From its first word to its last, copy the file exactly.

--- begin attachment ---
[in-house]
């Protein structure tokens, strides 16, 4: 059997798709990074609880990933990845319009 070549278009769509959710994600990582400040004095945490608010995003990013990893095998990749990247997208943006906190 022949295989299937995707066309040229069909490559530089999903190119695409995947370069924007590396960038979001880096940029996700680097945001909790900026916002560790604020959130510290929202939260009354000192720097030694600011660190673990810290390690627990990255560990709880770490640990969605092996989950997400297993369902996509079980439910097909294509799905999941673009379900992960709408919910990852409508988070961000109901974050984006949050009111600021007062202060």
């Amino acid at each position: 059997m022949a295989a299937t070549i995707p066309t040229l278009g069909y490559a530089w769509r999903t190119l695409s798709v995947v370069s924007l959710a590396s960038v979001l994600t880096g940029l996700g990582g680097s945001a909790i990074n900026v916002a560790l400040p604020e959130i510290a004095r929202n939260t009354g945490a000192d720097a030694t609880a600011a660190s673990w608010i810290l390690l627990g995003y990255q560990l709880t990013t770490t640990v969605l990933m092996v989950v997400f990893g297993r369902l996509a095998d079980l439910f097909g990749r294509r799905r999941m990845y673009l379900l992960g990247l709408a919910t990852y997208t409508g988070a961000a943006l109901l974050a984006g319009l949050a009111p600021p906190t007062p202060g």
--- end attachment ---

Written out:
[in-house]
């Protein structure tokens, strides 16, 4: 059997798709990074609880990933990845319009 070549278009769509959710994600990582400040004095945490608010995003990013990893095998990749990247997208943006906190 022949295989299937995707066309040229069909490559530089999903190119695409995947370069924007590396960038979001880096940029996700680097945001909790900026916002560790604020959130510290929202939260009354000192720097030694600011660190673990810290390690627990990255560990709880770490640990969605092996989950997400297993369902996509079980439910097909294509799905999941673009379900992960709408919910990852409508988070961000109901974050984006949050009111600021007062202060």
């Amino acid at each position: 059997m022949a295989a299937t070549i995707p066309t040229l278009g069909y490559a530089w769509r999903t190119l695409s798709v995947v370069s924007l959710a590396s960038v979001l994600t880096g940029l996700g990582g680097s945001a909790i990074n900026v916002a560790l400040p604020e959130i510290a004095r929202n939260t009354g945490a000192d720097a030694t609880a600011a660190s673990w608010i810290l390690l627990g995003y990255q560990l709880t990013t770490t640990v969605l990933m092996v989950v997400f990893g297993r369902l996509a095998d079980l439910f097909g990749r294509r799905r999941m990845y673009l379900l992960g990247l709408a919910t990852y997208t409508g988070a961000a943006l109901l974050a984006g319009l949050a009111p600021p906190t007062p202060g």